:: to the teeth ::    thoughts on social justice, medicine, race, hope and beats

"Another world is not only possible, she is on her way.
On a quiet day, I can hear her breathing." :: Arundhati Roy ::

"The most common way people give up their power is by thinking they don't have any." :: Alice Walker ::
Monday, June 28, 2004  

Just what the doc ordered -- Moore to take on healthcare system!

Yes, it's true! This morning, I came across this article -- Moore to turn Guns on US Health System.

The director and author will attempt to save as many lives as he can by simply intervening with his camera crew during the course of 90 minutes of filming. He hopes to embarrass health insurance companies and hospitals into continuing to care for patients with no cover - highlighting holes in the American system...

Moore said he had the idea when making his TV show, The Awful Truth, shown in Britain on Channel 4. 'We had this guy who was going to die because his HMO [insurers] wouldn't pay for his transplant so we went with him and conducted a funeral rehearsal,' said Moore. 'The HMO was ashamed and paid for the transplant and he lives to this day.'

THIS is what we need! In related news, the Sea-Couver video from the Sea-Couver health systems study tour that I co-organized in February (where two of us working at the American Medical Student Association took 12 medical students to seattle and vancouver for 5 days to talk to policy experts and people on the streets of downtown in both countries about their health care systems). My brother Nalin (who is an amazing designer and musician and movie score producer) has edited up an amazing 25 minute video from our trip, including discussions among the med students, talks from policymakers and docs, and interviews from our street teams, of people on the streets and their perceptions. In the next week, we'll be finishing up some editing of it, so that it can be unveiled at the AMSA Chapter Officers Conference, and distributed to AMSA chapters at medical schools, along with discussion guidelines, as a tool to stimulate discussion about our health care systems.

And here I pose a question to you -- what kinds of facts would you want to know (and imagine you're coming from this without knowledge of the healthcare system) about the United States and Canadian systems? Do you have other ideas on what you'd like to see in a short about med students exploring the two countries' approaches to health and healthcare? Please feel free to post in the comments section, or to email me about this. Thanks.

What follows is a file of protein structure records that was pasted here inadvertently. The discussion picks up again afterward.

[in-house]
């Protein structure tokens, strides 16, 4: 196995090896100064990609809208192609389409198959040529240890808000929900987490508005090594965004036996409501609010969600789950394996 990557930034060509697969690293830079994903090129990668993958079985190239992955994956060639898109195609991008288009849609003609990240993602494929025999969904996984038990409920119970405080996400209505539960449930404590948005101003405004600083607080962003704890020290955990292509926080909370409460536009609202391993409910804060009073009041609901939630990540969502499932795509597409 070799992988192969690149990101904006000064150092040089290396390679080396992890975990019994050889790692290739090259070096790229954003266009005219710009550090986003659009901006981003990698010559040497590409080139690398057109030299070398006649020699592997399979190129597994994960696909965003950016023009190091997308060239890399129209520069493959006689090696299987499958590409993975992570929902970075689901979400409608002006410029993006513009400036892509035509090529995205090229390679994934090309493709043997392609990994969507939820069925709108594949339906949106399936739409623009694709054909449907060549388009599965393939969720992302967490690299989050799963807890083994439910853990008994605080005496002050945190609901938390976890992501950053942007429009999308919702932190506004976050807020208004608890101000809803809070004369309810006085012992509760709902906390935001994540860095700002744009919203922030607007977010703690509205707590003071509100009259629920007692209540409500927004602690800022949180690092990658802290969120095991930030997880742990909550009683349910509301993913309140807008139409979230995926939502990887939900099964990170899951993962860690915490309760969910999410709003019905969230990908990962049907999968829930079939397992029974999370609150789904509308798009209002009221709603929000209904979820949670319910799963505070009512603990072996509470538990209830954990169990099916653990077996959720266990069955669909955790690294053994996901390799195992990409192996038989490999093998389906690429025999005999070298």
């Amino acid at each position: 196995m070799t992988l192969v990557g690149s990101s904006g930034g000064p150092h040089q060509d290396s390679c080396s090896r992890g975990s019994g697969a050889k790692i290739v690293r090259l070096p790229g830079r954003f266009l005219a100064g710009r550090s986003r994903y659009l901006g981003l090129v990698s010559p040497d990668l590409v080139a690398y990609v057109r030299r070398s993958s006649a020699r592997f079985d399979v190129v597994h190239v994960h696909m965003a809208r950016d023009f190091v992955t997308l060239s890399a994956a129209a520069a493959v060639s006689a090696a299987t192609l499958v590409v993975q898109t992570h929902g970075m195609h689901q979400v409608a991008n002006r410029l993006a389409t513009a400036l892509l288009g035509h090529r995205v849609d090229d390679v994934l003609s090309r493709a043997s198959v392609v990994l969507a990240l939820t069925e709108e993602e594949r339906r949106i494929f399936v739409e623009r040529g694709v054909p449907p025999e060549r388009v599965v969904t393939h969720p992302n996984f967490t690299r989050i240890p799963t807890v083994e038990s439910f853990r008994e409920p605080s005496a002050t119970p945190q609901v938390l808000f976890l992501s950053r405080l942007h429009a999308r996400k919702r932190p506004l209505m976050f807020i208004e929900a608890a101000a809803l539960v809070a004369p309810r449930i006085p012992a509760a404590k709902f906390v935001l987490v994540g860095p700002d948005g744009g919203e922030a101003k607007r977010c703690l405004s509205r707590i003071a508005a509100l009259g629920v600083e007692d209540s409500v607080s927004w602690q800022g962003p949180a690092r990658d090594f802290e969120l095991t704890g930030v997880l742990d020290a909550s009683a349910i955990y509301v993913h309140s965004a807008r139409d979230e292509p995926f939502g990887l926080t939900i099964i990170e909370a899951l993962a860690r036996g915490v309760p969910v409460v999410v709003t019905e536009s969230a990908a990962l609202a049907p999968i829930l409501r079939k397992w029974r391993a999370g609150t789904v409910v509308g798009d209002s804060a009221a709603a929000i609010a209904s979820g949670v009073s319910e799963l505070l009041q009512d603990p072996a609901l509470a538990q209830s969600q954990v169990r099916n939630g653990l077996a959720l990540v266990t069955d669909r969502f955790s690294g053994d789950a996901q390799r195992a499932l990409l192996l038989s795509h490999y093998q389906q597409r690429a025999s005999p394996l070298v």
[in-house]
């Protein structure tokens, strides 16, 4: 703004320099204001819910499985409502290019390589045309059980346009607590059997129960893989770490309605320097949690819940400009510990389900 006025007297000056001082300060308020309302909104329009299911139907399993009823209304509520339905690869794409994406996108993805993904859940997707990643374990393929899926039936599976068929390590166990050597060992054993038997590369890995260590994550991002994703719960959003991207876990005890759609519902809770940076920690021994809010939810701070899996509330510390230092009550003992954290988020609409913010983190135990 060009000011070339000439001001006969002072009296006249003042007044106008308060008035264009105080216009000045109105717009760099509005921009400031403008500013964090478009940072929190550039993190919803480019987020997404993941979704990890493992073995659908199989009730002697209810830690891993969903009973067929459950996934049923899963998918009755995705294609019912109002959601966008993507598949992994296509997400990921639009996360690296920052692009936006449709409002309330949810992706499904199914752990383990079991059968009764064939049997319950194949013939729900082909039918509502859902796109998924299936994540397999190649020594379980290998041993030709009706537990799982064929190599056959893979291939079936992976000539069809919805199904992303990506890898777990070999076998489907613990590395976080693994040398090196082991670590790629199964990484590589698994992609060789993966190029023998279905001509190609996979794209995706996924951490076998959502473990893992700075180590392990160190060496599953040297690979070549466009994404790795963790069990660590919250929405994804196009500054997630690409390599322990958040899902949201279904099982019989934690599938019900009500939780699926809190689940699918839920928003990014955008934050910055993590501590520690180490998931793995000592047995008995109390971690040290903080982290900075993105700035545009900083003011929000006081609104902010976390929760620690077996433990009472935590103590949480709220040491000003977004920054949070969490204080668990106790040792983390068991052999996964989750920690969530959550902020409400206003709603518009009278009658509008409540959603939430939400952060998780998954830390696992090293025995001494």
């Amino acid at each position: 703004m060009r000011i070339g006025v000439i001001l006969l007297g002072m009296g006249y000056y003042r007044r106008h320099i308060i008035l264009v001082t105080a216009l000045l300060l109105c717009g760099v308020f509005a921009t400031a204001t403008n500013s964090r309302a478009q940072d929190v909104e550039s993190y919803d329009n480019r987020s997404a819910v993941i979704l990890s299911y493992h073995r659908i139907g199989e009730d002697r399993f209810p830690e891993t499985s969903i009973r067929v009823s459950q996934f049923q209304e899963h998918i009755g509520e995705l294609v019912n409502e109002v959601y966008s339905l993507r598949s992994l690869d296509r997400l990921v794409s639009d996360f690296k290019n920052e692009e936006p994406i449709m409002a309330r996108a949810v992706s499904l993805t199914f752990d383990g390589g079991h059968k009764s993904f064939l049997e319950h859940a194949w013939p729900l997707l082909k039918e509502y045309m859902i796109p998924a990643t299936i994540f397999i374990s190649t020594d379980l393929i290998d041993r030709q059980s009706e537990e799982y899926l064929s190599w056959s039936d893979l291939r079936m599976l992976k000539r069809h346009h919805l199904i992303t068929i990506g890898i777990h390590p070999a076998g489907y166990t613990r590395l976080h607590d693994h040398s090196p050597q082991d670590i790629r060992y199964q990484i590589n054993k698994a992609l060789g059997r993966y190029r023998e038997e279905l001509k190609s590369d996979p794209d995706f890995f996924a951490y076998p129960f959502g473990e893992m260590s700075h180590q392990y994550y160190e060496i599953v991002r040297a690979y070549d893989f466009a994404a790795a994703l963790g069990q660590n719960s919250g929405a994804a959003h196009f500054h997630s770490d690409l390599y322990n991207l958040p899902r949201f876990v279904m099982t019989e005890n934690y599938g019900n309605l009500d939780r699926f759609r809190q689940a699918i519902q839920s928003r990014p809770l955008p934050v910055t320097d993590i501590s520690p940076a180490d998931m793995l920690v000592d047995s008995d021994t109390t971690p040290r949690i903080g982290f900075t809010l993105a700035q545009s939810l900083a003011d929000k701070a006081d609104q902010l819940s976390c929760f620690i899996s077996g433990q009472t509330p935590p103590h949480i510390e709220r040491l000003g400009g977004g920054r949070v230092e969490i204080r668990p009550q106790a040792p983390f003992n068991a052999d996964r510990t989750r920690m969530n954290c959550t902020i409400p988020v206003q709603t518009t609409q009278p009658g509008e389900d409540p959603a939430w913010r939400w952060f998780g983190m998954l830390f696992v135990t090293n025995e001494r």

posted by Anjali Taneja | 6/28/2004 10:08:00 AM | |


if you're expecting anything like a 'documentary', you might want to hope that someone besides michael moore takes up this cause.

regarding the canadian versus american health care system, i'd like to have some information on the following:

how long are the waits for 1) normal physical, 2) elective surgery, 3) non-elective surgery, 4) transplant in both countries

what are the comparable levels of morbidity and mortality associated with said procedures, taking into account the time required to wait before said procedure is performed, available expertise, available diagnostics, etc.

what drugs are available in each country, and at what price (we know americans subsidize the rest of the world with regards to drug research, but it'd still be interesting to know what is available outside the US)

what sort of legal tort issues plague both systems, and subsequently, what effect on the cost of care do ambulance chasing lawyers provide

where would you rather have a life-saving AAA rupture treated

# posted by Blogger Chase : 6/28/2004 4:38 PM  

There's just one set of facts I'm interested in. For every dollar that comes into the system, from insurance, patient payments, or government support, how much is spent on health care providers (doctors and nurses), drugs, and procedures, and how much is spent on administrators, record keeping, paper pushing, and palatial (rather than functional) facilities?

Related facts of interest ...

How many nouveau riche in Canada "made their money" as CEOs of health care companies vs the US?

How many hospitals in the US have Marble on the floor instead of linoleum?

What is the total advertising budget for health care providers in the US vs Canada?

How many employees in doctor's offices in the US and Canada are devoted 100% to dealing with reimbursement issues with insurers?

# posted by Anonymous Anonymous : 7/01/2004 11:15 AM  

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